Sensitivity of a protein found in humans and other animals to ultrasound used as a target to activate brain and other cell types
The whistle blows and the game starts. Researchers are hoping they too can use a burst of sound to spark a flurry of activity, just on a smaller scale. Previous work showed that it was possible to use ultrasound to activate cells in microscopic worms by adding particular proteins to neurons [brain cells], but repeating the feat in mammal cells proved more difficult. A recent study tested hundreds of human proteins and found one sensitive to an ultrasound frequency well known to be safe for humans. TRPA1 is a protein that responds to the environment to control tiny channels in cells. The team found that when added to human neurons in the lab or living mouse brains (pictured, TRPA1 in red), it can activate neurons in response to ultrasound. This could eventually enable deep brain stimulation or pacemakers in patients without the need for surgically implanted devices.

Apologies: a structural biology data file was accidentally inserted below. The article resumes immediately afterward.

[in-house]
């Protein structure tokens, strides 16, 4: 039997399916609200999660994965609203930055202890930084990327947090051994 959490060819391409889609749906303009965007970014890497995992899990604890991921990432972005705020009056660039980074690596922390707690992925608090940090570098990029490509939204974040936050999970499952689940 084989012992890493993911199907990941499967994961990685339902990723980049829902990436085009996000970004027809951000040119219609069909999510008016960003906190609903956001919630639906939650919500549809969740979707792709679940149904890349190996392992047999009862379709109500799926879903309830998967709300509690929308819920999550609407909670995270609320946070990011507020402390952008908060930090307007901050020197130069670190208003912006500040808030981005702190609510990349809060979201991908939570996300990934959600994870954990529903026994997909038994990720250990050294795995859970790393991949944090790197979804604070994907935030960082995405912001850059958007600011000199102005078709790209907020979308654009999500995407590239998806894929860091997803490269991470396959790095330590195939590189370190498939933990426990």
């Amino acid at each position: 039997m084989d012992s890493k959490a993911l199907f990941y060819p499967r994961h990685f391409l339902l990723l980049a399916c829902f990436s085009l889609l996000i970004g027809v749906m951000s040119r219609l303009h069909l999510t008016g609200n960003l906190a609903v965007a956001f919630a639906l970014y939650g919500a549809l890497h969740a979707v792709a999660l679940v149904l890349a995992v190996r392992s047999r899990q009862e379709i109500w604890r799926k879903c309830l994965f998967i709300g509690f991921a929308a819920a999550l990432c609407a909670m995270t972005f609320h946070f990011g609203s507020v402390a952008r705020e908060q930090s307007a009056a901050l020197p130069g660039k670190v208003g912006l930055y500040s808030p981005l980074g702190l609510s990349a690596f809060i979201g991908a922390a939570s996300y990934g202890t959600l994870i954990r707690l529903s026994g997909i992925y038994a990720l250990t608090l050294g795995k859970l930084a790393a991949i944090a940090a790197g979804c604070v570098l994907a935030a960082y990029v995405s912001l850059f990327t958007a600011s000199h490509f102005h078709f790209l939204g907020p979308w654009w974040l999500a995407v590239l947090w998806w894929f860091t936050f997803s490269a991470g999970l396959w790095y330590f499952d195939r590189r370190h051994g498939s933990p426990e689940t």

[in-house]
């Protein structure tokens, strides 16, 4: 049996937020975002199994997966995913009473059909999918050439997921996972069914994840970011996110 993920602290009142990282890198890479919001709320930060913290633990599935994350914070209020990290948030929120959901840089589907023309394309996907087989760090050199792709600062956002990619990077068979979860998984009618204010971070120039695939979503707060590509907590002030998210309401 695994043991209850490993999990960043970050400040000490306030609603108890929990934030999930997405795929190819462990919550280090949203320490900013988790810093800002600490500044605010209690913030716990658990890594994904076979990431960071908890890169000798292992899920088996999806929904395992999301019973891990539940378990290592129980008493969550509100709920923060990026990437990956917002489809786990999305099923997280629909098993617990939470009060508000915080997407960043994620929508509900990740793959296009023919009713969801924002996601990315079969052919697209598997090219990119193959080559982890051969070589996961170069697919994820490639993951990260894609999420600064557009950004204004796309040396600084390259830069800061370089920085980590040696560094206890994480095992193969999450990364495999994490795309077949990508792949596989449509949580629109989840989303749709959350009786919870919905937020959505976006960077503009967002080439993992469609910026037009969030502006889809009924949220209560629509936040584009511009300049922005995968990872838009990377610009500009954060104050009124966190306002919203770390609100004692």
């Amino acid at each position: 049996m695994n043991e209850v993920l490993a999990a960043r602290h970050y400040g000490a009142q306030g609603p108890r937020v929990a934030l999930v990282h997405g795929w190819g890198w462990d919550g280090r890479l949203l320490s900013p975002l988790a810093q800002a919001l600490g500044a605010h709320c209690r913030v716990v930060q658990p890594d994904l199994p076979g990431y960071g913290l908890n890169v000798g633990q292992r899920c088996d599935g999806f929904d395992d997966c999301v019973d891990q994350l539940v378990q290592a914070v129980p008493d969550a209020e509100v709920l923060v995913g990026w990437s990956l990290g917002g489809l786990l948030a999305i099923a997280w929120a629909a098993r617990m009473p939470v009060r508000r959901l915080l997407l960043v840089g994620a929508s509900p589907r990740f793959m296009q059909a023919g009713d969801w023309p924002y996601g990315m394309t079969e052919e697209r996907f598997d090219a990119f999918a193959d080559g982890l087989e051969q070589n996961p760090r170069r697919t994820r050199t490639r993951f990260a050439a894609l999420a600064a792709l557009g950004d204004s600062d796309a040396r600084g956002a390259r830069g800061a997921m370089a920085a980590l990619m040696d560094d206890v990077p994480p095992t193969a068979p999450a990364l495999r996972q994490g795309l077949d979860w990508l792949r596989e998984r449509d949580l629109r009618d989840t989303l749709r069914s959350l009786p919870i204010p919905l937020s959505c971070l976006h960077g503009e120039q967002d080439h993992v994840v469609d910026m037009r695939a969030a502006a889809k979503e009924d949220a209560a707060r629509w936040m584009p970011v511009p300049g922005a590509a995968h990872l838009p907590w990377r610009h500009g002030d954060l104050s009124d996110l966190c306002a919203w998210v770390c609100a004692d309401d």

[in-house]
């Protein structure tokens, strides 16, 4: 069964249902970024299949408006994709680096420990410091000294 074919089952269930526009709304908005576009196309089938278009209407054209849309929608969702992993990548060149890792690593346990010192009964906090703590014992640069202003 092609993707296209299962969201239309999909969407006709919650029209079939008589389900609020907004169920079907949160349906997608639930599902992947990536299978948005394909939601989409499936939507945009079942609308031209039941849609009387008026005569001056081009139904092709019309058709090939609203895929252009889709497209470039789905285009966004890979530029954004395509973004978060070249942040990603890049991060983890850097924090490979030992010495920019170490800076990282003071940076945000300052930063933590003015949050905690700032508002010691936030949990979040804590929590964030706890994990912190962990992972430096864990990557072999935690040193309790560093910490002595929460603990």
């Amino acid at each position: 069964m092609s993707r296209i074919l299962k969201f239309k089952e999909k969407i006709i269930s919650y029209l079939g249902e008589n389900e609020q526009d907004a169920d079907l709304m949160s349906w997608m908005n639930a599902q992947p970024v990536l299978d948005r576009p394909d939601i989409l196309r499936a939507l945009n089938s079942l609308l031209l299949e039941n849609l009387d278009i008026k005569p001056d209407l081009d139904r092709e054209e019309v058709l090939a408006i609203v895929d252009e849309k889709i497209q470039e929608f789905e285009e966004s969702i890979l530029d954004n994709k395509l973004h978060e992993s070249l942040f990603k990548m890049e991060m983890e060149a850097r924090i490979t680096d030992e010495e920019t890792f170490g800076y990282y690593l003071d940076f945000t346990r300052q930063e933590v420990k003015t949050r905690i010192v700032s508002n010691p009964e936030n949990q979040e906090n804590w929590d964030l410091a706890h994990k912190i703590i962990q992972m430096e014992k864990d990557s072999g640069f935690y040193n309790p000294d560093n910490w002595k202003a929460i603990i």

BPoD stands for Biomedical Picture of the Day. Managed by the MRC London Institute of Medical Sciences the website aims to engage everyone, young and old, in the wonders of biomedicine. Images are kindly provided for inclusion on this website through the generosity of scientists across the globe.
BPoD is also available in Catalan at www.bpod.cat with translations by the University of Valencia.